Like that image of Dad through the window of his car looking at Aidan in the tree , this picture of him will stay with me forever.
Soon after the arrival of the beer, two guys sat down in front of us. Of all the thousands of empty seats in the park, it was somewhat annoying that they would sit directly in our line of vision. The guy in front of Dad looked just like the golfer, Tom Kite. The guy in front of me soon left his seat to move to lean over the railing with his video camera so he could videotape the bullpen and the action. I noticed it was the same camera I had so we began a conversation.
Soon we were laughing and sharing stories of the old ballpark. Dad pointed out where the old bullpen used to be, the same tunnel in centerfield that the Lions used to emerge from. I laughed that it was funny that the little football-shaped possession lights were still on baseline scoreboards, even though the Lions had left the stadium twenty years earlier. The two guys talked about the teams from the seventies and eighties and the lone man sitting behind us chipped in some more trivia about the park from the forties and fifties. While we all talked, the guy with the camera would tape bits and pieces of action of the game, and I’m sure some of our conversation.
In between these conversations, we actually had a foul ball head our way off the bat of Bubba Trammell–falling just below us into the lower deck.
“Busy Week Ahead…”
At the start of the eighth inning it was getting pretty cold and close to 9:30. Dad told me he had a ton of driving to do early the next morning (to Toledo, to Elkhart, to Grand Rapids) and I had school the next day. So we said goodbye to the guys in front of us. The guy with the camera stopped us for a minute and handed each of us a card with a pin from the 1994 World Cup on it.
The business card was unusual, having no phone number or name, just “Small Town, U.S.A.® Channel 18 is on the scene!” On the back of the card was written “September 23, 1997 Red Sox vs. Tigers.” That seemed odd but nice. So we headed out.
Before we left the park, Dad stopped me at the top of the lower deck, between third base and home, pointing to some seats beside one of the support poles. “That’s where my Dad and I would always sit. Whenever a ball was hit to center field, I always thought it was a home run but Dad always knew it wasn’t.” In all the years of games, this was the first time he had shared that location with me.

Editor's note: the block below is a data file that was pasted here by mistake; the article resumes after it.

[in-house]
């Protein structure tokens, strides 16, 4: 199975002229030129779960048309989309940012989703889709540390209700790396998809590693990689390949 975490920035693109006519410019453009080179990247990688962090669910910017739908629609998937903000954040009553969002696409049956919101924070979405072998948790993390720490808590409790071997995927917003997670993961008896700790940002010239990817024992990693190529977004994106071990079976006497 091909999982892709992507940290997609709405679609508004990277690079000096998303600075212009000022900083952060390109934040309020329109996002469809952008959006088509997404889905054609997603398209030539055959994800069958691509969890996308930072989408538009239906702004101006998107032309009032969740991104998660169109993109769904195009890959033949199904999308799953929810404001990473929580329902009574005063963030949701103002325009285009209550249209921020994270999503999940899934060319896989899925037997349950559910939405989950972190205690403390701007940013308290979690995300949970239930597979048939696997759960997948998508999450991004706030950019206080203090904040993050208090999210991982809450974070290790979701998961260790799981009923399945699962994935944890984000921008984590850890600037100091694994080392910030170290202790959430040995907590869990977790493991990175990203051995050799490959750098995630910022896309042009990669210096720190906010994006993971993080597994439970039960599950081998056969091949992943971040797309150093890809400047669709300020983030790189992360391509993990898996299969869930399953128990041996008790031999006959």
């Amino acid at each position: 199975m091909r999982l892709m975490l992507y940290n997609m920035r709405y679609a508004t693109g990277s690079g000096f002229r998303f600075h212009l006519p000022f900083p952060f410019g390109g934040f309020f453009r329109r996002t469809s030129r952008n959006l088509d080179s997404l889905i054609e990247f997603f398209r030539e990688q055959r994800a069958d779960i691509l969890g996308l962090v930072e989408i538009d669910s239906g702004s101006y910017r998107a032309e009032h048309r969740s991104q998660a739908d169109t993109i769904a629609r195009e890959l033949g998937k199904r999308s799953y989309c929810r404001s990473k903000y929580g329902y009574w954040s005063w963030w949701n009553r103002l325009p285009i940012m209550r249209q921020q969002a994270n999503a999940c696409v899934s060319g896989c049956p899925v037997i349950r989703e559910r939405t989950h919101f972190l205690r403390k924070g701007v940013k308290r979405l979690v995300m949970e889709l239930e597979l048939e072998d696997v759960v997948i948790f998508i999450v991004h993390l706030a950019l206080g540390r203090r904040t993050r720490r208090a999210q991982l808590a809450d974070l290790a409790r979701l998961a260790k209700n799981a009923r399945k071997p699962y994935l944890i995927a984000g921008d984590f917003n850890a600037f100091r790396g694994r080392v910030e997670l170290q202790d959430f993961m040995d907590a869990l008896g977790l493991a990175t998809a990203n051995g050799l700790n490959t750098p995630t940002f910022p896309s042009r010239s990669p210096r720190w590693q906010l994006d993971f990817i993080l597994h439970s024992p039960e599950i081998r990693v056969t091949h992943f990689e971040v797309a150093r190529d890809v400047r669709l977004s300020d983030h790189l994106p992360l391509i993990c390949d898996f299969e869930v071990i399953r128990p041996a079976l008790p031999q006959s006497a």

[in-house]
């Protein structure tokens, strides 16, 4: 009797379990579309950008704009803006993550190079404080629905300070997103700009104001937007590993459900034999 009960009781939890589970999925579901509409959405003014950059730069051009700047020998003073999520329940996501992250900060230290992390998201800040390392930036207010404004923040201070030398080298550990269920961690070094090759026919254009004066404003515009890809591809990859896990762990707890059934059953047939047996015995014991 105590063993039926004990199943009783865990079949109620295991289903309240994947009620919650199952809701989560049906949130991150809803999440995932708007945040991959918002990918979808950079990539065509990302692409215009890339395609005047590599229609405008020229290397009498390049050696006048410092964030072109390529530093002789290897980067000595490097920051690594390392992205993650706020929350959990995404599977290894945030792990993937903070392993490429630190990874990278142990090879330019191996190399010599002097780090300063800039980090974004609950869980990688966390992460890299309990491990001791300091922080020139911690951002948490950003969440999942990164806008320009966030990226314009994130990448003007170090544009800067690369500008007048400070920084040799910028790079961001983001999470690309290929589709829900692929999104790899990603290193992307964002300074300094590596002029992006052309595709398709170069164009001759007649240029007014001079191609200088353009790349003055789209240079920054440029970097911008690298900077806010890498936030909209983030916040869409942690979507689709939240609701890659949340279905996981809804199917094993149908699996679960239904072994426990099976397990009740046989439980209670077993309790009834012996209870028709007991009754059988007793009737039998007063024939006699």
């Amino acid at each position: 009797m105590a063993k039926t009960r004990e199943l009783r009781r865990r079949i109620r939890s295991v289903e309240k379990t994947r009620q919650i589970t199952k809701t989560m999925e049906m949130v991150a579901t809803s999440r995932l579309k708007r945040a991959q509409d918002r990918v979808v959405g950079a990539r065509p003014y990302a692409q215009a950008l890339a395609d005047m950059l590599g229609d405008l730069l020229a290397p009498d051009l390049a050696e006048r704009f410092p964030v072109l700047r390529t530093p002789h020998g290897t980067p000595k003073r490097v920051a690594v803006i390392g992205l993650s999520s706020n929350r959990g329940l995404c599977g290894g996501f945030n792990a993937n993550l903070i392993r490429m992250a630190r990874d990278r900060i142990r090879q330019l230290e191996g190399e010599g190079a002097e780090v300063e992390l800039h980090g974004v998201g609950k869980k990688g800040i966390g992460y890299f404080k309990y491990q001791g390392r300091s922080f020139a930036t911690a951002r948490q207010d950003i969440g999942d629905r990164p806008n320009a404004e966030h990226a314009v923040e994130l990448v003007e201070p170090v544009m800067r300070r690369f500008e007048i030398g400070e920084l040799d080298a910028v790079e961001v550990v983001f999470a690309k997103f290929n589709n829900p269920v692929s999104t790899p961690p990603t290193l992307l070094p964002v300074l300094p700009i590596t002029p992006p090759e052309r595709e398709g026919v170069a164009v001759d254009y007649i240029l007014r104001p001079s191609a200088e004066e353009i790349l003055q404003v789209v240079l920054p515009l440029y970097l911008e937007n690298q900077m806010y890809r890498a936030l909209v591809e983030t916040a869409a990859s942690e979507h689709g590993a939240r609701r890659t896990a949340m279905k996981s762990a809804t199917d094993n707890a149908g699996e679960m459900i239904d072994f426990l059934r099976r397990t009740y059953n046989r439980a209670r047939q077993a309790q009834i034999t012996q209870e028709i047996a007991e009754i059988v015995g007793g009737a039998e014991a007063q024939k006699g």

Our parking spot was perfect and allowed us to get right out of the lot and onto the freeway. We listened to the remainder of the game on the radio and were happy to discover that we picked the right time to leave, since the Tigers went on to win with no exciting events.
On the way Dad said, “I think I’ll write a letter to Mike llitch complimenting him on what he’s done with the team. They’ve really won me back. I think this winter I’ll be feeling excited about spring training like I used to feel.”
We got home just before ten o’clock. Patrice and Mom were in the living room with Aidan and Abigail. All four of them had just returned twenty minutes earlier from a La Leche League meeting with Kathie Troshynski and her daughter Karen whose baby was on the way. Dad sat down on the couch beside Mom for a while, looking very tired, but happy with his surroundings.
Soon Mom and Dad left in their separate cars. They hugged us both on their way out the door.
I didn’t know that these three and a half hours were the last I would spend with my Dad, but I couldn’t have written a better script for my last night with Dad. It was still a week before my thirty-third birthday but on the third night of visitation at the funeral home when people were noting how sad it was that my birthday was spent in such sad circumstances I was able to smile telling them that we had already celebrated my birthday a week earlier.
I don’t know who or what Channel 18 is, or who Bill and the other parking attendant are.
I also can’t remember such pleasant treatment at Michigan and Trumbell. It’s like a group of angels took over the place, combining in an effort to say, “Enjoy your last game, Jim. It’s been great having you here.”